We saw some short-term euro-dollar moves off the news that the IMF had approved changes to credit line structures designed to provide funds for struggling member nations. But markets soon shrugged off this news as flaws in the proposals became quickly apparent – with Europe unable to bail itself out, the lion’s share of the facility would have to be underwritten by the US, something that is unlikely to be approved by Congress.
The US congressional supercommittee also achieved the completely expected by failing to reach an agreement in talks aimed at reducing the unsustainable US budget deficit.
FOMC AS EXPECTED
More was expected from the FOMC minutes, but when they were leaked 30 minutes early they didn’t contain anything to rock the dollar. There was talk of an inflationary Fed policy linked to NGDP, but the consensus seems to be that the current bad FOMC policy is better than any alternatives: “The discussion in the FOMC minutes suggests that it won’t take much of an excuse for the Fed to swing into action again and were therefore taken as dovish by the market. But are we really surprised by this?” says John Hardy, consultant FX strategist for Saxo Bank. He says that as long as Bernanke remains in the helicopter’s driving seat he will pursue the cash drop approach with unwavering academic zeal whenever conditions warrant until the Fed chairman either finishes his term or is removed from office.
EURO DRIVING THE PRICE
According Colin Cieszynski, market analyst for CMC Markets, with the US maintaining its current monetary policy, euro-dollar trading is more likely to be impacted by developments in Europe in the coming weeks than by the US side. And there is no lack of bad news on the horizon with the potential to shift the pair. It has been reported that France’s AAA rating is under threat. But with its 5 year CDS trading at 242bps, you have to ask whether a downgrade would make any difference to anything except short term market sentiment. It certainly isn’t being treated as a AAA nation by the debt markets. More serious is the continuing surge of Italian and Spanish yields, up and beyond what is seen as the point of no return.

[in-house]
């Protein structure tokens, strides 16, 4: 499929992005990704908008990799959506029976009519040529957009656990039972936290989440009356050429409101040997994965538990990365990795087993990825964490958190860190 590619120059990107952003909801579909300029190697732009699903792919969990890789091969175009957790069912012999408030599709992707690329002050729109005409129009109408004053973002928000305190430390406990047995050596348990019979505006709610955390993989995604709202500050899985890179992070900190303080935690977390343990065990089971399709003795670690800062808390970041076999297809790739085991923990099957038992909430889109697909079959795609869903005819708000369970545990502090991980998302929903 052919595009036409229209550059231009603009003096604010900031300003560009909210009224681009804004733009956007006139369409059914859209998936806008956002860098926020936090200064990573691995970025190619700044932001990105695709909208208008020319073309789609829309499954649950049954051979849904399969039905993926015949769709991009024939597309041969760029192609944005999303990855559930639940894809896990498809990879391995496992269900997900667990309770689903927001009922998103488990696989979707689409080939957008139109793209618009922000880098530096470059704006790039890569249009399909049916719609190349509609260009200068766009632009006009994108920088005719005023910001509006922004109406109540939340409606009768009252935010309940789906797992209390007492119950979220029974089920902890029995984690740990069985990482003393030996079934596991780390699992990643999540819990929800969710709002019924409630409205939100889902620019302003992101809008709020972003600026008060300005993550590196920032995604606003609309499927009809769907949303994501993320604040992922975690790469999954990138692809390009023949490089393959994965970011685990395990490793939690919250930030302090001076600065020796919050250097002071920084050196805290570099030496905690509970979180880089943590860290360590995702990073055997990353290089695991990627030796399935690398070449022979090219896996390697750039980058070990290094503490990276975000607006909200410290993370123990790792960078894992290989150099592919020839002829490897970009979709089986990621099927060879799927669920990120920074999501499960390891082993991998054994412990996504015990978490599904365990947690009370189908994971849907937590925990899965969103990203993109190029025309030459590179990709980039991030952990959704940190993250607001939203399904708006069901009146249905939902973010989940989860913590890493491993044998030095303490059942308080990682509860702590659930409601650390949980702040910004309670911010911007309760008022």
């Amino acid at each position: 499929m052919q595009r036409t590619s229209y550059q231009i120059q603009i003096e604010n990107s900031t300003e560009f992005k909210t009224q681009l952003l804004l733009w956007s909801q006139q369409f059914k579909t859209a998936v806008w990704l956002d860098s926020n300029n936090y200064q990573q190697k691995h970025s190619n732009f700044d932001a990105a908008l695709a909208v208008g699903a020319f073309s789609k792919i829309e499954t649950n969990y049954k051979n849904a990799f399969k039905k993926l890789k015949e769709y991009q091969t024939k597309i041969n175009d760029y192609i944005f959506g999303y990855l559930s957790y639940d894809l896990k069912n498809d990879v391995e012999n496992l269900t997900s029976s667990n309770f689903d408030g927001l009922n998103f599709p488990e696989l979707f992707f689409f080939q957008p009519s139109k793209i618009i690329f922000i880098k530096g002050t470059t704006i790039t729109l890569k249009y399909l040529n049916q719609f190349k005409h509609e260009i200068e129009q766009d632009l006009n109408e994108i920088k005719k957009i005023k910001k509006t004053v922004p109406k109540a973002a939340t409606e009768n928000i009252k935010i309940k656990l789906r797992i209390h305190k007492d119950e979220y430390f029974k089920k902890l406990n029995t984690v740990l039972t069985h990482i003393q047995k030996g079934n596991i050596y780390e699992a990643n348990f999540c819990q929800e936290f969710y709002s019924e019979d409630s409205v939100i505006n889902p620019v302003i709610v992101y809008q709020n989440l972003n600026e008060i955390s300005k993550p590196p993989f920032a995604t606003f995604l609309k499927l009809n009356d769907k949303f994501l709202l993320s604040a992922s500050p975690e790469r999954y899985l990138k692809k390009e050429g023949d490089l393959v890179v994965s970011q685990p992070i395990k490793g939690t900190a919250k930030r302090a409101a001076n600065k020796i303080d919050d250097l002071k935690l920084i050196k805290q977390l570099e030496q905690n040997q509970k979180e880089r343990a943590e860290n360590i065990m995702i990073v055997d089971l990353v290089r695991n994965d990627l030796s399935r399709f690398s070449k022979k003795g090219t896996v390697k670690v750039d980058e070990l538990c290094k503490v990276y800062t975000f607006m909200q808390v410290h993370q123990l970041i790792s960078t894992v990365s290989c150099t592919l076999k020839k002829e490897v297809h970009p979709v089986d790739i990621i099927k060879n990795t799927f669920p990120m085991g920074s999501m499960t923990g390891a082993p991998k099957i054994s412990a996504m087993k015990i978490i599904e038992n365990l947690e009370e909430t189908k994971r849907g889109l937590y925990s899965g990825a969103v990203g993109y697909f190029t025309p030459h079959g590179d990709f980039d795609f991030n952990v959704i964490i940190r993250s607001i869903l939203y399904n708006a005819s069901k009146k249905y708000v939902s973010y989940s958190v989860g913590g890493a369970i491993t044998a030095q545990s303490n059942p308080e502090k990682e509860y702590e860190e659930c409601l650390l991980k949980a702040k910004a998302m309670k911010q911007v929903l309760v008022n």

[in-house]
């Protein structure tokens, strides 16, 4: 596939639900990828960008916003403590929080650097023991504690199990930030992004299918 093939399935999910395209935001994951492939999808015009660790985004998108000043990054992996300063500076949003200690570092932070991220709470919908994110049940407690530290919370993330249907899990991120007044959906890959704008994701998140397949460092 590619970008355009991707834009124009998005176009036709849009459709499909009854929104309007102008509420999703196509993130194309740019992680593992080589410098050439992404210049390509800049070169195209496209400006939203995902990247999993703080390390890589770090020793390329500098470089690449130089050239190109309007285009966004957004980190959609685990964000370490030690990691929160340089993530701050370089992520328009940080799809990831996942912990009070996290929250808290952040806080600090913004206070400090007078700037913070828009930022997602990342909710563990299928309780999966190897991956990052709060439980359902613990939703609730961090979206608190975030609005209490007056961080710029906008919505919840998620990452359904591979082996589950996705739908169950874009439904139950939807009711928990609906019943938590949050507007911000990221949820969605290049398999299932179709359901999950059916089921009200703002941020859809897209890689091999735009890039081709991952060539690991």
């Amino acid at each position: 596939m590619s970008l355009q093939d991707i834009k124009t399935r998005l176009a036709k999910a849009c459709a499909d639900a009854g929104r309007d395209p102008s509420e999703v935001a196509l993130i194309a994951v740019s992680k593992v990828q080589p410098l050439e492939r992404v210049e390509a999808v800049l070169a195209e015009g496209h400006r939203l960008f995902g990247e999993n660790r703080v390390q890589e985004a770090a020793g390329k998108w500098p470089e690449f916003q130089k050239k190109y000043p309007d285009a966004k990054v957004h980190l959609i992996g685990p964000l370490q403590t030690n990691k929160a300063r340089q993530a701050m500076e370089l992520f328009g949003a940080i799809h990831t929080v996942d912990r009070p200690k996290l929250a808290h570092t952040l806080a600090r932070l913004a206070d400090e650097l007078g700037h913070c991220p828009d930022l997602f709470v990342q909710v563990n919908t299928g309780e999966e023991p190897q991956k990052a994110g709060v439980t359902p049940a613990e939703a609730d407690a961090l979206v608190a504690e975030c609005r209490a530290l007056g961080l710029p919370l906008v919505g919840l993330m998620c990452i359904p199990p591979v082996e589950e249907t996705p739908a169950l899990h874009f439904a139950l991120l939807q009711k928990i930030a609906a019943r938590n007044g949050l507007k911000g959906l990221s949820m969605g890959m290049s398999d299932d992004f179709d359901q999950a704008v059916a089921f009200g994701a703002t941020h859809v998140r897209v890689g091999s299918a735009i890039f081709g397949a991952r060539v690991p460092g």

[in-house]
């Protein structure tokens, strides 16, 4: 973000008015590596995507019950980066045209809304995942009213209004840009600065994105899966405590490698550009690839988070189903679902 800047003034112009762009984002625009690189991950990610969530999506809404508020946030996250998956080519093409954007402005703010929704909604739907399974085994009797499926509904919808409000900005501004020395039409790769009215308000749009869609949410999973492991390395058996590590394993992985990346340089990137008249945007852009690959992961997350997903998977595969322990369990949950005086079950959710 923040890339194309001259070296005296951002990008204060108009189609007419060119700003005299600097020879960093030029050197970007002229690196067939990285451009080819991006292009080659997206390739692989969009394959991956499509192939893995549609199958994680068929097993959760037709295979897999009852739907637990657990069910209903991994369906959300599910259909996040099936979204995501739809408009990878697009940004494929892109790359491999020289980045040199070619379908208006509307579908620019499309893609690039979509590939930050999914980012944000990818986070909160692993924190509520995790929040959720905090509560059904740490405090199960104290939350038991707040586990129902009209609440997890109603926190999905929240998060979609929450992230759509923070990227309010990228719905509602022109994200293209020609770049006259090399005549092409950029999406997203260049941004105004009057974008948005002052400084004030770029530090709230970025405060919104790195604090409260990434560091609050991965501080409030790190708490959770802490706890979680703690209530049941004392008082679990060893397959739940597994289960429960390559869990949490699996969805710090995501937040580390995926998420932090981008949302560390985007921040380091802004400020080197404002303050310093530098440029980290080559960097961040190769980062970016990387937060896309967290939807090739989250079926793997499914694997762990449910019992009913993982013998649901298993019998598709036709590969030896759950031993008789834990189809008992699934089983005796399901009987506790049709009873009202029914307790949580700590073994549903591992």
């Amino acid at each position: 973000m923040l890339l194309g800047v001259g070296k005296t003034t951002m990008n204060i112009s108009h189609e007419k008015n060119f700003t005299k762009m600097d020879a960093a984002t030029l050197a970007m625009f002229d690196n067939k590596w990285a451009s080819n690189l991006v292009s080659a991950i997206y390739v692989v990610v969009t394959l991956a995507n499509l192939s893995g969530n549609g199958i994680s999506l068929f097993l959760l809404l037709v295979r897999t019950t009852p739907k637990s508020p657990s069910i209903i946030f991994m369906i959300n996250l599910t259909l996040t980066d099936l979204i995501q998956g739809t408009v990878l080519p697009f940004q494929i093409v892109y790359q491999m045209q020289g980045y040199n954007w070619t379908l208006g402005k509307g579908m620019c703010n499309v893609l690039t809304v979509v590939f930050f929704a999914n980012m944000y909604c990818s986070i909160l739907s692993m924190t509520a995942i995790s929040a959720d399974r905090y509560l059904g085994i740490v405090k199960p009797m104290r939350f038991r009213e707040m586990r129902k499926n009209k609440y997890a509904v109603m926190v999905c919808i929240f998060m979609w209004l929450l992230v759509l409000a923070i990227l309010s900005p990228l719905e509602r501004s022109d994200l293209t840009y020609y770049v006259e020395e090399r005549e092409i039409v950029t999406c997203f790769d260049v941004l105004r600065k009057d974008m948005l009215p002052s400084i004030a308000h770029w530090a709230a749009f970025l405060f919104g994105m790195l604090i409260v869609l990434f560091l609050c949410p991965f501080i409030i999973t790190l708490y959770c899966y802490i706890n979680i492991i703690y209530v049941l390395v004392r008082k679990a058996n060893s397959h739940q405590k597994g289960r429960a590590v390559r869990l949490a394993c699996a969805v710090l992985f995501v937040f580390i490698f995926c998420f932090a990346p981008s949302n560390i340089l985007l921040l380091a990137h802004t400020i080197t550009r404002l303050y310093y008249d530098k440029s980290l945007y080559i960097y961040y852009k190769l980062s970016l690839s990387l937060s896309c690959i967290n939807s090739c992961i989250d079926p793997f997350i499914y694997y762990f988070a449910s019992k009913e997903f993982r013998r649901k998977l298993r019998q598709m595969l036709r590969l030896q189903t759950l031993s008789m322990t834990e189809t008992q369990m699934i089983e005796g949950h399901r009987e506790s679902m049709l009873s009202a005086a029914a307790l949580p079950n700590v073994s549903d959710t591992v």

TRADING IN THE MADNESS
So how should traders approach euro-dollar going forward?
For those trading intraday in euro-dollar this week there have been, as it says in the Apostle’s Creed, the quick and the dead. With big swings on the back of market sentiment rather than solid fundamentals, it has been easy to get caught out if you are trading short term. However, as FXCM analyst Alejandro Zambrano points out, with most traders already short the euro, euro-dollar has found some interday support. “Not even the strong correlation between stock markets and euro-dollar has been able to push the pair lower as markets like the FTSE look likely to trade to their yearly lows in the coming weeks,” says Zambrano.
Should ECB buying up of Club Med debt continue to achieve very little long term traction, Zambrano points to a euro-dollar target of $1.3150, declining in the long term to $1.2500.
But as David Rodriguez, quantitative strategist at DailyFX points out, if there is an upside move in the euro, we will see the equivalent of somebody yelling “fire” in the proverbial movie theatre: “Usually we see that the downside is faster than the upswing, but in this case we will see a ‘melt up’ with panic on the top side. There will be a squeeze as everybody tries to get out of their position.”
Traders should be careful not to get stuck in the burning room.